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As children begin a new school year, perhaps in a new country or new school, it’s natural for parents to wonder how they can support them in building positive relationships with others.
Building and maintaining friendships plays an important role in helping children to develop emotionally. Not only do they learn how to communicate with others by enhancing their social skills, but healthy friendships are also instrumental in helping young people to learn how to control their emotions and express themselves constructively.
If you’re not sure if your child has friends, or you’re concerned about their social skills, there are a couple of initial steps you can take. First, check in with their teacher to see how they interact with others. Also, ask your child questions that will give you a better idea of how well they’re mixing with others. For example, asking who they played with that day or what was the most fun part about school will reveal who they’re interacting with and how they feel about their peers.
Importantly, if your child seems content with the number of friends they have, avoid turning the concept of making new ones into a bigger issue than it needs to be. Some children are naturally more introverted and a few good friends is enough, while other more extroverted children thrive in a crowd.
Although friendship is an important part of life, not everyone is gifted at making friends. The good news is that friendship building is a skill that can be learned with a little effort, bravery and patience (on the part of both parent and child).
If you believe your child may like some support in friendship building, an important first step is to approach them empathetically. Rather than expressing judgement or concern, be curious: perhaps they feel nervous about initiating play with others or introducing themselves? Maybe they feel intimidated sitting on a new lunch table? Or are they more comfortable in their own space?
By taking the time to actively listen and paraphrase what they tell you, you’ll be able to better identify how your child feels and if they may be open to receiving guidance from you. Rather than assume they want help, a great entry point is simply to ask: “Would you like Mummy or Daddy to help?”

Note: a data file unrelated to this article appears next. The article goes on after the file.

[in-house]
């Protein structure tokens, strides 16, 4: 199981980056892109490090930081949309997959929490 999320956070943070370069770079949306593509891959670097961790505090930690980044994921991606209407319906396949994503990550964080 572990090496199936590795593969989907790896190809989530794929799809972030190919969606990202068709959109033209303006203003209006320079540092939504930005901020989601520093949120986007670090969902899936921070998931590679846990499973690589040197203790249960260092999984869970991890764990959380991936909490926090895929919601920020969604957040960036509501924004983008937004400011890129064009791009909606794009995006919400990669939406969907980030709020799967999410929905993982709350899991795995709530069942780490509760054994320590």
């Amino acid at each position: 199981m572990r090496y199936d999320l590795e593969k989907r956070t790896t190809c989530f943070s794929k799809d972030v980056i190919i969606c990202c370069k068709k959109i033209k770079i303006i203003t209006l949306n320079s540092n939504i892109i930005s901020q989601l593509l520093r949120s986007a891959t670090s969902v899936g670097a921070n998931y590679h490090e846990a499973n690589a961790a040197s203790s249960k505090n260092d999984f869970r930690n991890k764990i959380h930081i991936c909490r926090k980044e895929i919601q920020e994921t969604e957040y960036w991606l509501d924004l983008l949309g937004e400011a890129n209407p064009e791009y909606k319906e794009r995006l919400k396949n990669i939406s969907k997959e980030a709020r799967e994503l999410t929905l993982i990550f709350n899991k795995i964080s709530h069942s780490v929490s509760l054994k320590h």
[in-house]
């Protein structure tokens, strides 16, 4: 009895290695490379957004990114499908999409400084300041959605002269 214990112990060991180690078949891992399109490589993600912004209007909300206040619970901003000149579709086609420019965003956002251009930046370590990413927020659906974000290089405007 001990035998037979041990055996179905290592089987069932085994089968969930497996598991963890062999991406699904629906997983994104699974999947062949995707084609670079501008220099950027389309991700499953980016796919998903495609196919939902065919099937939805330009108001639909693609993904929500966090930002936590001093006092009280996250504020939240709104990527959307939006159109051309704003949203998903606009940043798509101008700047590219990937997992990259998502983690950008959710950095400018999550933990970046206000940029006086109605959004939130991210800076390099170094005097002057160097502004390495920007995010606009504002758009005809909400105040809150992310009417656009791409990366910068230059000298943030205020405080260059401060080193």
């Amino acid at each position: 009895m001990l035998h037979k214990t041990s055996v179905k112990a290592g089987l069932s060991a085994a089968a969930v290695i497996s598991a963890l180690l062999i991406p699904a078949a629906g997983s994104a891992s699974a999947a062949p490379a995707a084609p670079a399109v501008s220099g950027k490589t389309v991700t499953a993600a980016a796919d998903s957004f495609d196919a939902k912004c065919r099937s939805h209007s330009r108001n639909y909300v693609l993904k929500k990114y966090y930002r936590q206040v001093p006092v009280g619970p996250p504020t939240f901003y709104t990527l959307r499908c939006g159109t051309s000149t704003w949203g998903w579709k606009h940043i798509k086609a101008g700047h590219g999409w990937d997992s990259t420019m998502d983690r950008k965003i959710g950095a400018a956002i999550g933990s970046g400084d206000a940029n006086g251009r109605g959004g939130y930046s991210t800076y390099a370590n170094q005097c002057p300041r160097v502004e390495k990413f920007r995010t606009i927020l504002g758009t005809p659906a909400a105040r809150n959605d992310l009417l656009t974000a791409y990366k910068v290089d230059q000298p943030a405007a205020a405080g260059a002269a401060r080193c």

If the answer is yes, or even if their answer is no, read below for some simple practical strategies which you can share with – or at least model to – your child.
- Build conversation skills
Giving your child a few key conversation starters that they can use can build confidence. “What do you do for fun?” or “Who is your favourite superhero?” can be simple entry points for them to get into a new conversation with a potential friend.
- Learn to listen
Can you help your child to be attentive to what is being shared with them? Can they have a follow up question in mind to show that they have listened, or a general statement that expresses interest? Active listening and modelling this is one of the best ways to help them.
- Keep things considerate
Sometimes children can come across as overly assertive, and this can discourage others from engaging with them. To help them understand the value of being considerate of others, ask them questions like: “How does it feel when someone shares with you?” or “What games do you like to share with others?”
- Be Hospitable
Simple acts like seeing a parent offer a cup of coffee to someone else, take an interest in a topic that the other person wants to talk about, and showing kindness are very powerful. Children learn more from what they see their parents do rather than what they hear them say.
- Look for opportunities to meet up
Encourage your child if you notice them taking a step to initiate play with others, for example at a playground or park. If you’re concerned that they’ll be stressed about meeting new people, bring an ice-breaker – a toy, pet or snacks – to help draw other kids to your child. This is especially helpful if your child is not naturally outgoing.
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